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which turn on a centre, so that they may be used separately or together, as the brightness of the object may require. The green glass may be used also alone, if the Sun be very faint; it is likewise used in taking observations of the Moon; when these glasses are used for the fore observation, they are set immediately before the fore Horizon glass, but in front of the other Horizon glass, when a back observation is made.
The Sight Vanes are pieces of brass, standing perpendicular to the plane of the instrument: that one which is opposite the fore horizon, is called the fore Sight Vane, the other the back Sighl Vane. There are two holes in the fore Sight Vane, the lower of which, and the upper edge of the silvered part of the fore Horizon glass, are equidistant from the plane of the instrument, and the other is opposite to the middle of the transparent part of that glass; the back Sight Vane has only one hole, which is exactly opposite to the middle of the transparent slit in the Horizon glass to which it belongs : but as the back observations are liable to many inconveniences and errors, we shall not give any directions for their practice.
The several parts of the Quadrant being liable to be out of order from a variety of accidental circumstances, it is necessary to examine and adjust them, so that the instrument may be put into a proper state, previous to taking observations.
An instrument properly adjusted, must have the Index glass and Horizon glasses perpendicular to the plane of the Quadrant ; the plane of the fore Horizon glass parallel, and that of the back Hori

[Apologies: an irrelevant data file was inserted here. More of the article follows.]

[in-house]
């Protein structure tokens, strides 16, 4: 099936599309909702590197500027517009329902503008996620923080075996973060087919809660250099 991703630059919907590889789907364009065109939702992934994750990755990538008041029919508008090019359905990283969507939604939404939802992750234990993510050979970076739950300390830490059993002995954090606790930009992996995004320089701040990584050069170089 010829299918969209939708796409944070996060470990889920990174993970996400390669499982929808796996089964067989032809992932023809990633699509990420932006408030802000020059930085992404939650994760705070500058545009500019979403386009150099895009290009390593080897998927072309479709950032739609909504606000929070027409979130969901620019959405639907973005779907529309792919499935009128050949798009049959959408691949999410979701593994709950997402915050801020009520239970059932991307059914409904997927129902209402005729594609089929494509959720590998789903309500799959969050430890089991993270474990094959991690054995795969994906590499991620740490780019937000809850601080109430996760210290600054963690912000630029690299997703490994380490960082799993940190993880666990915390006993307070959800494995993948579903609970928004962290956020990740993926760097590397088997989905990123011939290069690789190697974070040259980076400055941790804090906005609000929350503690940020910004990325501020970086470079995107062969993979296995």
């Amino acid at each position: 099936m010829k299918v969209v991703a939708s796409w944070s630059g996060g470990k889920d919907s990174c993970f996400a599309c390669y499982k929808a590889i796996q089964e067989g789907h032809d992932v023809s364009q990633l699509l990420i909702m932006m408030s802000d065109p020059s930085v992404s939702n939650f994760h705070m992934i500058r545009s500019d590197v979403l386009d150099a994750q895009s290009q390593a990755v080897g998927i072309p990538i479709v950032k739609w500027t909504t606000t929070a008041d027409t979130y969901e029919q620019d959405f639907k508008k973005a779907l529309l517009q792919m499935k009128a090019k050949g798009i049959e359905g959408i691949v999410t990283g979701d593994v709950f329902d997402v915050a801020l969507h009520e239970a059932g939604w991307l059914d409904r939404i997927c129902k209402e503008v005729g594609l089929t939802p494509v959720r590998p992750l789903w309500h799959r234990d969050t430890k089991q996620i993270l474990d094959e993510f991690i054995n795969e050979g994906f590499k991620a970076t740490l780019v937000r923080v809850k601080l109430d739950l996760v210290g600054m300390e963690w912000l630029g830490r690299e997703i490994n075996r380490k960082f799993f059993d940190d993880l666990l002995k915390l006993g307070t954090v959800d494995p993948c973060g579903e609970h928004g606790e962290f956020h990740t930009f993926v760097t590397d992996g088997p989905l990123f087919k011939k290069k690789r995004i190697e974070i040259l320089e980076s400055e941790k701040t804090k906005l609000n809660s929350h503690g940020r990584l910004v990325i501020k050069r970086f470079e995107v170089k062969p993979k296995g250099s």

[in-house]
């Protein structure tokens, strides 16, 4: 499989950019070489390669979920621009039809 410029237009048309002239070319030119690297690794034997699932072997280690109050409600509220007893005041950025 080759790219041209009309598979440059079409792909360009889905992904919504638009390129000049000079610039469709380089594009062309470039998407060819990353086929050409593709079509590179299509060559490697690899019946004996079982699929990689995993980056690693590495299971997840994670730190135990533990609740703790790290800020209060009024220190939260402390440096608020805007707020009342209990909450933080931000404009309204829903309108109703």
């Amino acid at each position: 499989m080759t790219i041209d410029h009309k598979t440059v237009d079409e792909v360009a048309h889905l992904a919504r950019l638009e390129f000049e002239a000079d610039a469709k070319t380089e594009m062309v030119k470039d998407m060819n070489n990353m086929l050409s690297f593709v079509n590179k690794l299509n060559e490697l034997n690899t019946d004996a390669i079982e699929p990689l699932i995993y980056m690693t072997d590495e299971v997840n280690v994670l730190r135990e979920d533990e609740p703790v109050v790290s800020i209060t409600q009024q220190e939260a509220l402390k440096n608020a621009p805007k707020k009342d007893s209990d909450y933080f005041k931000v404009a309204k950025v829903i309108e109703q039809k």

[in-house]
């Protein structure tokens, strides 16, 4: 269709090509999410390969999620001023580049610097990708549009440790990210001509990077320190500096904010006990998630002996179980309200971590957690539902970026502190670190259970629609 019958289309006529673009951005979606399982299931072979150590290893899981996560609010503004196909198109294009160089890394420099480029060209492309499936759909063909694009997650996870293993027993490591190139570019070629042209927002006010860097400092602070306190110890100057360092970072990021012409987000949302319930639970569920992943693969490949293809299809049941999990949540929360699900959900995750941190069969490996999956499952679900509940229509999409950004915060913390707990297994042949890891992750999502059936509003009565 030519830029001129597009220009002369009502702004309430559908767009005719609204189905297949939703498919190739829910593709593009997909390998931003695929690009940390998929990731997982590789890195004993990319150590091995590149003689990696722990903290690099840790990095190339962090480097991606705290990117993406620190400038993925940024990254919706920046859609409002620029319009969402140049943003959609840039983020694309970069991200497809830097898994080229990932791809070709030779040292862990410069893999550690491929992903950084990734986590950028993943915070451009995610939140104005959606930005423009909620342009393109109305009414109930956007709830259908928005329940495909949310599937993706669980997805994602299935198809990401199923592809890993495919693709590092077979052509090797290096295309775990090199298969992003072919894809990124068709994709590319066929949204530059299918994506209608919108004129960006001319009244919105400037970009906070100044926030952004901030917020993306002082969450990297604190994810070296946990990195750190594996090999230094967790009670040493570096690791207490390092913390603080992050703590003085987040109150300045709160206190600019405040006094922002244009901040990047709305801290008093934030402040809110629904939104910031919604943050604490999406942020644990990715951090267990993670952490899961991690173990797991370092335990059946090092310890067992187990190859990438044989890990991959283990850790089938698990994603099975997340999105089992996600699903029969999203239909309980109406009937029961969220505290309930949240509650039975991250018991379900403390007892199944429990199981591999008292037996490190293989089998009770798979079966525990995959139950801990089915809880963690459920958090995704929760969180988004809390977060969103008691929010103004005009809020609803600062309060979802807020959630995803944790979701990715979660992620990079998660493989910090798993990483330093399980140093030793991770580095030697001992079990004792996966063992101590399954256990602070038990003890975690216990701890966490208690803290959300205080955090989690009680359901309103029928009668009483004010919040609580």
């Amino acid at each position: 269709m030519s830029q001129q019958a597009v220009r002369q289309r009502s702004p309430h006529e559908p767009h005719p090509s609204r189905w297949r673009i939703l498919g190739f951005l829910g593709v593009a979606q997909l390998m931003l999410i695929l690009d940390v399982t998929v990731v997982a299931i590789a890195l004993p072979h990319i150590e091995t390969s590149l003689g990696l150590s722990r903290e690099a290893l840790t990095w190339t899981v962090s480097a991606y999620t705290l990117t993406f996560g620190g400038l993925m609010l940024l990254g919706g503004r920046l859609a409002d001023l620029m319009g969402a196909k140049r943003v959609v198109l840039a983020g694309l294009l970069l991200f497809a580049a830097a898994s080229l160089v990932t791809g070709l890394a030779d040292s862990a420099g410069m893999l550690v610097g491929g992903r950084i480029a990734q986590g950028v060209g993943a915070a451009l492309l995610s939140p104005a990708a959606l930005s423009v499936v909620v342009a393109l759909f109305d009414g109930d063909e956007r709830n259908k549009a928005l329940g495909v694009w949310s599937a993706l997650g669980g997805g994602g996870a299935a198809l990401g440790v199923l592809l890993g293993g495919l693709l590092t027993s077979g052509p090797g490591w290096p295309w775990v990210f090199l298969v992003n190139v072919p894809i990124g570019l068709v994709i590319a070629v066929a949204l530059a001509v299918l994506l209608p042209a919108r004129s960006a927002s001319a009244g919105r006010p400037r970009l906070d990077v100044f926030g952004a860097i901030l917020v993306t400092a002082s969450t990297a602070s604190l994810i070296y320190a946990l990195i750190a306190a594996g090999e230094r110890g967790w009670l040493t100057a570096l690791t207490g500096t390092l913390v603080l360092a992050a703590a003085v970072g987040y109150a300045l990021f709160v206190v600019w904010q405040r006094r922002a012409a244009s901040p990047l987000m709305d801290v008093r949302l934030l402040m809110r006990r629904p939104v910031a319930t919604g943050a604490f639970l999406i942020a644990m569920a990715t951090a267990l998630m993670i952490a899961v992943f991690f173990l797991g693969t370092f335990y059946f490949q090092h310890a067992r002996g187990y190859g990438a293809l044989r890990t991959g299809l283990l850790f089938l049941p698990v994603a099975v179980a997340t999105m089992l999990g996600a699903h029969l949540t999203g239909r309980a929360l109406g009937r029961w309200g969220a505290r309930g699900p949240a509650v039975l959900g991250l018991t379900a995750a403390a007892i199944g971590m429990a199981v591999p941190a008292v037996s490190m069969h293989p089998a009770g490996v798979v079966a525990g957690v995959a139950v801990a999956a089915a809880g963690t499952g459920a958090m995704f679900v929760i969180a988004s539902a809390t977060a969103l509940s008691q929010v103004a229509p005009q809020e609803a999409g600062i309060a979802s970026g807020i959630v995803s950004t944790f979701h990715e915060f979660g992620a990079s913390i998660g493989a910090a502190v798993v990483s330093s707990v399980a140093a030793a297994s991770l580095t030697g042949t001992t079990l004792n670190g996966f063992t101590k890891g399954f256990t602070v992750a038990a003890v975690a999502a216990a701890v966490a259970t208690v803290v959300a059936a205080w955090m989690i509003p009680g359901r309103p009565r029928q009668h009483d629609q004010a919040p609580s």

żon glass perpendicular to the plane of the Index glass, when the 0 on the Nonius is at 0 on the Arch; hence the Quadrant requires five adjustments, the first three of which being once made, are not so liable as the last two to be out of order; however they should all be occasionally examined in case of an accident.
I. To set the Plane of the Index Glass perpendicular to that of
Place the Index near to the middle of the Arch, and holding the Quadrant in a horizontal position, with the Index glass close to the eye, look obliquely down the glass, in such a manner that you may see the Arch of the Quadrant by direct view, and by reflection at the same time ; if they join in one direct line, and the Arch seen by reflection forms an exact plane, or strait line, with the Arch seen by direct view, the glass is perpendicular to the plane of the Quadrant; if not, it must be restored to its right position by loosening the screw, or tightening it, or vice versa, by a contrary operation.
11. To set the Fore Horizon Glass parallel to the Index Glass, the
Index being at 0.
Set the 0 on the Nonius exactly against 0 on the Arch, and fix it there by the screw at the under side. Then, holding the Quadrant vertically, with the Arch lowermost, look through the Sight Vane, at the edge of the sea, or any other well defined and distant object. Now, if the Horizon in the silvered part exactly meets, and forms one continued line with that seen through the unsilvered part, the Horizon glass is parallel to the Index glass. But if the Horizons do not coincide,
then loosen the button-screw in the middle of the lever, on the under side of the Quadrant, and move the Horizon glass on its axis, by turning the nut at the end of the adjusting lever, till you have made them perfectly coincide; then fix the lever firmly in this situation by tightening the buttonscrew. This adjustment ought to be repeated before and after every observation. Some observers adopt the following method, which is called finding the Index error. Let the Horizon glass remain fixed, and move the Index till the image and object coincide ; then observe whether 0 on the Nonius agrees with 0 on the Arch, if it does not, the number of minutes by which they differ is to be added to the observed altitude or angle, if the 0 on the Nonius be to the right of the 0 on the Arch, but if to the left of the 0 on the limb, it is to be subtracted.